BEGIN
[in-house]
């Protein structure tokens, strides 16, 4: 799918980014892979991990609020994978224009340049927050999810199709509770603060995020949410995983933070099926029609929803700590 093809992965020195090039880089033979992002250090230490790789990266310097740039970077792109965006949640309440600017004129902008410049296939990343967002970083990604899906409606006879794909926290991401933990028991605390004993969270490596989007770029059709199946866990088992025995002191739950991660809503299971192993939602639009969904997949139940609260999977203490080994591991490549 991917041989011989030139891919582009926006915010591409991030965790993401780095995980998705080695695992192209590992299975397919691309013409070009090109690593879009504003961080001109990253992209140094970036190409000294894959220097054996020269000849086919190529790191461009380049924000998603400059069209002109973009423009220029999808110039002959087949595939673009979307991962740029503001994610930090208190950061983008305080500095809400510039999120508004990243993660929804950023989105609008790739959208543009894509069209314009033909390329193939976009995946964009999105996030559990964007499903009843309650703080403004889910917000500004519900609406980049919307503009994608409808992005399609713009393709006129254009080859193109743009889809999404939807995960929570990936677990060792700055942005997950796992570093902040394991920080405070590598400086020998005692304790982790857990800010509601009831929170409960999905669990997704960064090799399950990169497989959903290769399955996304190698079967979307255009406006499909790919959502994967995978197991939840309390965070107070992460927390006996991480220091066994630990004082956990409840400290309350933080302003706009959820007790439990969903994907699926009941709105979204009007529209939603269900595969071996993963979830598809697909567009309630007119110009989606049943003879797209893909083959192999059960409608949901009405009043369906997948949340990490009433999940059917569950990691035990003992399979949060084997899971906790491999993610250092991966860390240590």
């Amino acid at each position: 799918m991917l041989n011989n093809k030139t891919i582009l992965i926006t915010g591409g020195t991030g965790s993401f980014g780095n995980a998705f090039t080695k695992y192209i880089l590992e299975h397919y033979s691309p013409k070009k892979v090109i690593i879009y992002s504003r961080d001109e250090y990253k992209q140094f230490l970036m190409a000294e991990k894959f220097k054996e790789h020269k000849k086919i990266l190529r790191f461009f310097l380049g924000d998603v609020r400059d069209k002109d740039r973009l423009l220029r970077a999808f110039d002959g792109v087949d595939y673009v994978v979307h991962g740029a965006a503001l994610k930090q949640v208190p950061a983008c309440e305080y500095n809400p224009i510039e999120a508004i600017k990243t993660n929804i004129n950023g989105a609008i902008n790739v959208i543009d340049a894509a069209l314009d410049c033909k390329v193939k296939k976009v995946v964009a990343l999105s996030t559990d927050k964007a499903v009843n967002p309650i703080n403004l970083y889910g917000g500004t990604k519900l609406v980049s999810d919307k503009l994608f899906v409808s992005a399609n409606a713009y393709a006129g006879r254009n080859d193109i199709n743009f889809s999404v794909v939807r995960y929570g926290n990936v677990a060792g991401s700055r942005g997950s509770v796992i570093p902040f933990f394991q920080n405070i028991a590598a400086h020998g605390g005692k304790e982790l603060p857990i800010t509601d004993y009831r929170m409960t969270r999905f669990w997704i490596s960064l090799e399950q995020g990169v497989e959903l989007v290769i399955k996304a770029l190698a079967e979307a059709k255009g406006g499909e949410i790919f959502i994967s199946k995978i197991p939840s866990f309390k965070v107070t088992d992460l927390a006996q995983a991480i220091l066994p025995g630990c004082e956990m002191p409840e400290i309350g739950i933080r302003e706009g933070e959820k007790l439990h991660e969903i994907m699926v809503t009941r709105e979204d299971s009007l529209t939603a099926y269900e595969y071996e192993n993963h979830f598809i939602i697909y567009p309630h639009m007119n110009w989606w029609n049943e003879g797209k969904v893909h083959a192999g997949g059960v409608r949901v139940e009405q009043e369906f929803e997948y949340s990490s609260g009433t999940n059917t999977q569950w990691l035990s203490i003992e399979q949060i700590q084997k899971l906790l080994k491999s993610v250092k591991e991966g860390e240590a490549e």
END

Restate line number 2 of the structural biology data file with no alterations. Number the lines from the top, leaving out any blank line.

């Protein structure tokens, strides 16, 4: 799918980014892979991990609020994978224009340049927050999810199709509770603060995020949410995983933070099926029609929803700590 093809992965020195090039880089033979992002250090230490790789990266310097740039970077792109965006949640309440600017004129902008410049296939990343967002970083990604899906409606006879794909926290991401933990028991605390004993969270490596989007770029059709199946866990088992025995002191739950991660809503299971192993939602639009969904997949139940609260999977203490080994591991490549 991917041989011989030139891919582009926006915010591409991030965790993401780095995980998705080695695992192209590992299975397919691309013409070009090109690593879009504003961080001109990253992209140094970036190409000294894959220097054996020269000849086919190529790191461009380049924000998603400059069209002109973009423009220029999808110039002959087949595939673009979307991962740029503001994610930090208190950061983008305080500095809400510039999120508004990243993660929804950023989105609008790739959208543009894509069209314009033909390329193939976009995946964009999105996030559990964007499903009843309650703080403004889910917000500004519900609406980049919307503009994608409808992005399609713009393709006129254009080859193109743009889809999404939807995960929570990936677990060792700055942005997950796992570093902040394991920080405070590598400086020998005692304790982790857990800010509601009831929170409960999905669990997704960064090799399950990169497989959903290769399955996304190698079967979307255009406006499909790919959502994967995978197991939840309390965070107070992460927390006996991480220091066994630990004082956990409840400290309350933080302003706009959820007790439990969903994907699926009941709105979204009007529209939603269900595969071996993963979830598809697909567009309630007119110009989606049943003879797209893909083959192999059960409608949901009405009043369906997948949340990490009433999940059917569950990691035990003992399979949060084997899971906790491999993610250092991966860390240590």